Camp 30

Ever hear of Camp 30? If you’re like most Canadians, you’ve probably never heard of the camp that held German POWs near Bowmanville, Ontario from 1941 to 1945. I didn’t know much about it either until I had the opportunity recently to attend a meeting of the Oshawa Shrine Club. Continue Reading →

The Longues-Sur-Mer Battery

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It is not far from Arromanches to the German battery near the coastal village of Longues-sur-Mer. Located between Gold and Omaha beaches, the long-range battery was completed in April 1944 as part of Hitler’s Atlantic Wall and it consists of four 150mm naval guns, a forward command post and several defensive bunkers. Classified today as an historic monument, the battery was designed to defend against Allied incursions in this part of Normandy, and it fired a total of 170 rounds at Allied ships on June 6, 1944 before it was captured by British troops the next day.

Part of Hitler's Atlantic Wall, the Longues-sur-Mer battery consisted of four 150mm navy guns like this one, posing a real threat to the ships taking part in the D-Day landings on June 6th 1944

Part of Hitler’s Atlantic Wall, the Longues-sur-Mer battery consisted of four 150mm navy guns like this one, posing a real threat to the ships taking part in the D-Day landings on June 6th 1944.

All these years later, the battery is still an impressive sight. Several of the guns used on D-Day are still in place within the huge concrete casemates used to protect them. There is evidence on the site of the heavy Allied bombardment sustained prior to the landings. Several of the casements show damage from the air and naval barrage, and the fields surrounding the battery still have numerous shell craters. Along the cliff edge there are several intact machine gun emplacements and ammunition stores, and it was fun for Sonya and I to climb into the bunker and imagine what it must have been like here on that morning not so long ago.

The pictures which follow are from our Normandy Beaches Gallery. Click on any thumbnail below to see the caption and then view the gallery. The entire Normandy Beaches Gallery is available on the Photo Gallery menu.

Arromanches

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Having spent our morning on Juno Beach and at the Juno Beach Centre, the afternoon found us on Gold Beach at Arromanches. It was here that British troops landed during D-Day, and it was here that the Allies constructed a makeshift Mulberry harbour, nicknamed Port Winston, that for six months after D-Day became the busiest port in the world. The artificial port was used to offload the troops, supplies, vehicles and equipment that sustained the Allied push into Europe during the summer of 1944, and it is still considered to be one of the greatest military achievements of all time.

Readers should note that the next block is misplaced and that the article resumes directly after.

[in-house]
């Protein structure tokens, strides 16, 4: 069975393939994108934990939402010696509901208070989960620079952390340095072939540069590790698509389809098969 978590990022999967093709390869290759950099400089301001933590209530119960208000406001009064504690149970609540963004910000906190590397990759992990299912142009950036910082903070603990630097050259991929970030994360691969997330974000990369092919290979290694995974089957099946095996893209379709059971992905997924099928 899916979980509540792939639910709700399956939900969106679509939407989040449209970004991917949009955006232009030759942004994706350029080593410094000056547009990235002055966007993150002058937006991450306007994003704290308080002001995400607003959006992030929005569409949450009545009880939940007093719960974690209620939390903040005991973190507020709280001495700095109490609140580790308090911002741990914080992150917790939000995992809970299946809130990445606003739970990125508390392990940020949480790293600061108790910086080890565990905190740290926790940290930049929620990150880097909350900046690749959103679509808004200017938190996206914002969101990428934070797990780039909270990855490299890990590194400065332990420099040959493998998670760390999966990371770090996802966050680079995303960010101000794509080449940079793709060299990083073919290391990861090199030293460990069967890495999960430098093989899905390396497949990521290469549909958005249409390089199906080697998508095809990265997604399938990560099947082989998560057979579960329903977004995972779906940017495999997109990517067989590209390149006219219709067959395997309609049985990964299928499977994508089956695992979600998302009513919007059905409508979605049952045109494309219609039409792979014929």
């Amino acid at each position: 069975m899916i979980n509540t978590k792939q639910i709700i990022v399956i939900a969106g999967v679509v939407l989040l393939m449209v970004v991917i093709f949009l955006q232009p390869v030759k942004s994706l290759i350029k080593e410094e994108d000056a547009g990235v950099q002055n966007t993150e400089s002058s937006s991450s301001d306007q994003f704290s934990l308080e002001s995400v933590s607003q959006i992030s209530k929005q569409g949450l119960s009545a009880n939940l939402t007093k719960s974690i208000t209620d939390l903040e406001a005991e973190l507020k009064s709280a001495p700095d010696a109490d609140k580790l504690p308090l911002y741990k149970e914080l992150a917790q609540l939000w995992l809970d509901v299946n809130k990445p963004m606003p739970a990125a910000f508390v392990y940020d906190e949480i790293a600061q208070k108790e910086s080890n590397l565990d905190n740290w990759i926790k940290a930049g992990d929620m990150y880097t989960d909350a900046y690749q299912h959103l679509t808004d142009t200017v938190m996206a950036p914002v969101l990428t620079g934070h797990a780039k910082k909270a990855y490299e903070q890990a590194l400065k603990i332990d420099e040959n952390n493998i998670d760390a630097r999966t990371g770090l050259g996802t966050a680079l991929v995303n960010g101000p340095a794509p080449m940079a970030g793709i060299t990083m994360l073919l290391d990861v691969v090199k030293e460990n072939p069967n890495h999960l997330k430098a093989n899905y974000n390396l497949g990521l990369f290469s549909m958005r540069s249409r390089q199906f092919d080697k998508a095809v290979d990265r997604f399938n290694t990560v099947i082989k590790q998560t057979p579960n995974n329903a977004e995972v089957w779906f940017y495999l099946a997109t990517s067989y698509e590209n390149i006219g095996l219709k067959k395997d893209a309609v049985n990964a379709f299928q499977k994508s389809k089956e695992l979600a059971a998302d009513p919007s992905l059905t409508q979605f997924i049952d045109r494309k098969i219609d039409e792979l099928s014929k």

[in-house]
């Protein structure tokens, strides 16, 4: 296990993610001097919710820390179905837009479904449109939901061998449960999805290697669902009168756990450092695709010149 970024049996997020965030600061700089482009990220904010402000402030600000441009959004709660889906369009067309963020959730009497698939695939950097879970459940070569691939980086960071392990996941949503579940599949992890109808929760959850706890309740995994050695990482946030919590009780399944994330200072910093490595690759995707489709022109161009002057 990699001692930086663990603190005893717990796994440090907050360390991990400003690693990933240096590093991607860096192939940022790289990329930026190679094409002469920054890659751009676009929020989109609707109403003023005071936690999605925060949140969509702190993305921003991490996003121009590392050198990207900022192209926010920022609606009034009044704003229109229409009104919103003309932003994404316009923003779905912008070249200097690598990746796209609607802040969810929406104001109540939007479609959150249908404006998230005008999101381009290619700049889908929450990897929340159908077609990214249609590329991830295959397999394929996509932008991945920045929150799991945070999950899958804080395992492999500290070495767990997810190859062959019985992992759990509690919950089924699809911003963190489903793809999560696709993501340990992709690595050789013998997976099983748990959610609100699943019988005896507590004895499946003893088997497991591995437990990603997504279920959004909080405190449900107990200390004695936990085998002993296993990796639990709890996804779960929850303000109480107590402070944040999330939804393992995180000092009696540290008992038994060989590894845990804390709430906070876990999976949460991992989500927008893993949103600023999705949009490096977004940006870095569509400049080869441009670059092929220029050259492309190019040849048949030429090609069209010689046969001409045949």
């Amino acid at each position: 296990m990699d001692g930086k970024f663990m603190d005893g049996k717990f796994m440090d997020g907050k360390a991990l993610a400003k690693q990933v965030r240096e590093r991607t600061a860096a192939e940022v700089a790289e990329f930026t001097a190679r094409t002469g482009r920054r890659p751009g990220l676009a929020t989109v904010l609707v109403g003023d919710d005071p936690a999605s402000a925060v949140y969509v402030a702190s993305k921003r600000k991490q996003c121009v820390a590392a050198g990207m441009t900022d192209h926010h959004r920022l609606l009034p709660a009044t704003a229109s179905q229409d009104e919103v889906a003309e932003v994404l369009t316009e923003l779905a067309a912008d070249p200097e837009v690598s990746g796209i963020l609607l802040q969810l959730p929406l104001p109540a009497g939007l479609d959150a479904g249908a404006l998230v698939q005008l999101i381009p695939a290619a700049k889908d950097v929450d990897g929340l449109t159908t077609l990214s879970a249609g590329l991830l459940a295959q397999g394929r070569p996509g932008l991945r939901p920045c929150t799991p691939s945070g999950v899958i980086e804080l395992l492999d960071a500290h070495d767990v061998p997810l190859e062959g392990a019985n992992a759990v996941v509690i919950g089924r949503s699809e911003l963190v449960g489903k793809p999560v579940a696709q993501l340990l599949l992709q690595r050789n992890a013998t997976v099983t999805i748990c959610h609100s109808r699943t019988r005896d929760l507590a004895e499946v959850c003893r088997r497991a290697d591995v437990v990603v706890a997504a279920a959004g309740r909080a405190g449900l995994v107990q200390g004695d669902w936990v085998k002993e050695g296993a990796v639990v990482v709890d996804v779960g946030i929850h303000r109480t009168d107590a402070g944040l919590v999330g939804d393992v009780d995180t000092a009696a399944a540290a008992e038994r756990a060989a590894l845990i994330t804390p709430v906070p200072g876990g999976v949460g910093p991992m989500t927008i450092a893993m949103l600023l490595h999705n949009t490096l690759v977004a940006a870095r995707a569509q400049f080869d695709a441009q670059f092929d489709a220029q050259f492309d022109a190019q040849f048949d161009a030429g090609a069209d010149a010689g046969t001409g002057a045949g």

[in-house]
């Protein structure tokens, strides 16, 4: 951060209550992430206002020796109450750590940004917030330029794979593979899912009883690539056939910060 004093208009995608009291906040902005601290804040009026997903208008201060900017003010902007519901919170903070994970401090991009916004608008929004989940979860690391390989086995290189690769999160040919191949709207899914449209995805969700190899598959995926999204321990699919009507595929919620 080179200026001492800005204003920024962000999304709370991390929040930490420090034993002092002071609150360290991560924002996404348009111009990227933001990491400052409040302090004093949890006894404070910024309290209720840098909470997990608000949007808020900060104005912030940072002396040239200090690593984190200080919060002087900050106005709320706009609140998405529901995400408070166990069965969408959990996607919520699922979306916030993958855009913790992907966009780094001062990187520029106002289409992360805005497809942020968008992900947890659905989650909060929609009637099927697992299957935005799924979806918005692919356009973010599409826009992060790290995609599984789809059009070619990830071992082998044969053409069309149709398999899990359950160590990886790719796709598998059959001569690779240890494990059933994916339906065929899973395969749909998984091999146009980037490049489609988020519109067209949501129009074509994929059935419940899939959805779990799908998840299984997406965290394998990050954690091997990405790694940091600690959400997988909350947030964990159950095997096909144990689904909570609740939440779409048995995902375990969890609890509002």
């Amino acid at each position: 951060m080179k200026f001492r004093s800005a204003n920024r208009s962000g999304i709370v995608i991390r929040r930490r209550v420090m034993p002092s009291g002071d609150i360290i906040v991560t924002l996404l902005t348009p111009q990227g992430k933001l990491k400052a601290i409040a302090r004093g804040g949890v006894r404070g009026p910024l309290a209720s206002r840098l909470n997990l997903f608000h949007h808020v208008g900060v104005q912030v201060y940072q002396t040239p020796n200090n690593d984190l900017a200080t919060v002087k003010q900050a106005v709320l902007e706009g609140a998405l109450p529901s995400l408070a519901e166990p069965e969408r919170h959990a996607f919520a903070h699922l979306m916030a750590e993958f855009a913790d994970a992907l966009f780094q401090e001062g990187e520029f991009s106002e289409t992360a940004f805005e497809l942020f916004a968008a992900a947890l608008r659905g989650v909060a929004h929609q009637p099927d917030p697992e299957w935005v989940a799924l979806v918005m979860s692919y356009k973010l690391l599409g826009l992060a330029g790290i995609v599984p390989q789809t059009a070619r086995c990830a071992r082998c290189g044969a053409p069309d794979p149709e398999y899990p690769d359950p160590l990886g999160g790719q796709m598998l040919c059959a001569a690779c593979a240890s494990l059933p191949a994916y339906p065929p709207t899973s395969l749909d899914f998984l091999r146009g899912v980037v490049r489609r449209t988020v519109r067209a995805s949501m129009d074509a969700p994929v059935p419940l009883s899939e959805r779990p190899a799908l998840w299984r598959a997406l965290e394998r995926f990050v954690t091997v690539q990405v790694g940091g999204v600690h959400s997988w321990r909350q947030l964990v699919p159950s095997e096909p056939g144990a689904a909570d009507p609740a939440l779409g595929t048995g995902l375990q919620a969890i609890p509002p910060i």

Of course, little of the Mulberry harbour remains visible today. While recent explorations have revealed that much of the original construction remains more or less intact just 5 metres below the surface, (see more HERE), at high tide Sonya and I saw only a few of the remaining breakwaters off the beach at Arromanches.

Overlooking the Normandy coast at Arromanches. Notice the Mulberry breakwaters in the water to the right.

Overlooking the Normandy coast at Arromanches. Notice the Mulberry breakwaters in the water to the right.

The town of Arromanches itself was well prepared for our visit with several on-street displays of military equipment, lots of 70th anniversary D-Day memorabilia, plenty of restaurants and a 360° theatre featuring historical footage shot during the summer of 1944. The film “The Price Of Freedom” impressively mixes archived film from June 1944 with present day pictures and is presented on 9 screens in a circular theater. Of course, for me the audio/visual presentation was the highlight of the afternoon, but it was also lots of fun to see all the military equipment and to browse the shops.

The pictures which follow are from our Normandy Beaches Gallery. Click on any thumbnail below to see the caption and then view the gallery. The entire Normandy Beaches Gallery is available on the Photo Gallery menu.